2. You sound like me 10 years ago...
    My game pals always loved my miniatures, becuase mine were all converted.
    My miniatures were indeed
    I am a very good painter, but like you I shine at making rather than coloring.
    You should get over it and just paint.
    Or give up and become a Sculptor.
    That's what I did.
    Focus on what you love...and you will shine.
    I still can paint very well, but I am not 1 of these guys that goe's on CoolMini (when I used to go there) and gets a 10, unless I am showing my
    If it don't fit, don't force it bro...SCULPT!
    It is calling you...

  3. Steve,

    I had similar aspirations for my blog, but it has backfired and given me a place to show off all the cool junk I build which inspires me to be more and more of it.


    As poor a painter as I may be, I am also no sculptor. Most of my putty work is is in simple additions to existing figs. A little hair here, a new back there. The most impressive (and simplest) conversions I've done in a while were adding cloaks and other fabric bits to some GW Kroot I plan to use as the Parrot Men of Venus (or wherever I end up putting them).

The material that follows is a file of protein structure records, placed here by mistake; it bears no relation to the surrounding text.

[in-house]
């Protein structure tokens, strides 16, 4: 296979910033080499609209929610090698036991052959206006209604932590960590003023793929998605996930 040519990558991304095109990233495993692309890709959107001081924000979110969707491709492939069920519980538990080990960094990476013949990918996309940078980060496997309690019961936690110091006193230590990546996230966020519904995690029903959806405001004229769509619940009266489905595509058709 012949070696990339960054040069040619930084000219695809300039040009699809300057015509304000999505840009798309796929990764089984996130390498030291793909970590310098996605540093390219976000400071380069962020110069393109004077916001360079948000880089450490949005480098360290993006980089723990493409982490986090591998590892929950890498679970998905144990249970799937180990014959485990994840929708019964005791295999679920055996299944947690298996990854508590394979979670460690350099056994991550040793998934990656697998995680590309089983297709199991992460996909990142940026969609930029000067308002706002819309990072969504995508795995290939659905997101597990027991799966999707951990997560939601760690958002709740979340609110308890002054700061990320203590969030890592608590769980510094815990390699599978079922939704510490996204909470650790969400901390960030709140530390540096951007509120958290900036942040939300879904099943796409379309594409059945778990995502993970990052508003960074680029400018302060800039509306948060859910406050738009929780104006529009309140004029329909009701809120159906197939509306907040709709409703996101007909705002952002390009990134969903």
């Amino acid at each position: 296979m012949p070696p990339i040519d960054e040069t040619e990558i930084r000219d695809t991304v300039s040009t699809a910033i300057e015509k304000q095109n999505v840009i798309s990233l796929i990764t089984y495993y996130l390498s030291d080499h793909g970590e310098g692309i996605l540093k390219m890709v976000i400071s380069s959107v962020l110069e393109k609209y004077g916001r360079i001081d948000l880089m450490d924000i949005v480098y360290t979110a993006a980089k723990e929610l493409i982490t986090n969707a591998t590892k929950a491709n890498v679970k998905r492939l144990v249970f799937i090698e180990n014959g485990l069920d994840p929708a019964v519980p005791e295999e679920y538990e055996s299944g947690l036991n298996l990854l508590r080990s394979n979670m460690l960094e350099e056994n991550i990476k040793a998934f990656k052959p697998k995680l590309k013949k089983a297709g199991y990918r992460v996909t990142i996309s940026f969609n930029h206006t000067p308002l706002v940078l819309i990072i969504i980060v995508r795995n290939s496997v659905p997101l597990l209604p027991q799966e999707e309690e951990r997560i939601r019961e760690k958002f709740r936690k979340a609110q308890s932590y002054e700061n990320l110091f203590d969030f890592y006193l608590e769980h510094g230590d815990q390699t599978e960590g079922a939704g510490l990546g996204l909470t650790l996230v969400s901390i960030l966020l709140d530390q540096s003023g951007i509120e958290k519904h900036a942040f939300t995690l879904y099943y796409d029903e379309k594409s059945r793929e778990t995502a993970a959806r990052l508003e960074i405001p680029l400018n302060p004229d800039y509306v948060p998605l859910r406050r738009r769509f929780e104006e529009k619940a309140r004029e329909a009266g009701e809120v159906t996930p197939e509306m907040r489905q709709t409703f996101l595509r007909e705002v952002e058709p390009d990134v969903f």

4. Hi Eli

    Its been a while since I checked up on your Blog, sorry.

    Keep at the painting, practice makes perfect and my belief is that you paint for yourself and enjoyment. I often go through the motions of copying or trying different painting styles, but keep coming back to a core paint over black and blend - rather than Kevin Dallimore style. I have also enjoyed using washes.


  5. Lol...Eli, bro that IS how I started too.
    I added hair, filled in gaps on larger AD&D monsters or GW Marines or nude some boobies, or built a fur cloack...
    Just try it man.
    For onr thing, you can get a lot of milage just by useing olive Oil to get the putty smooth.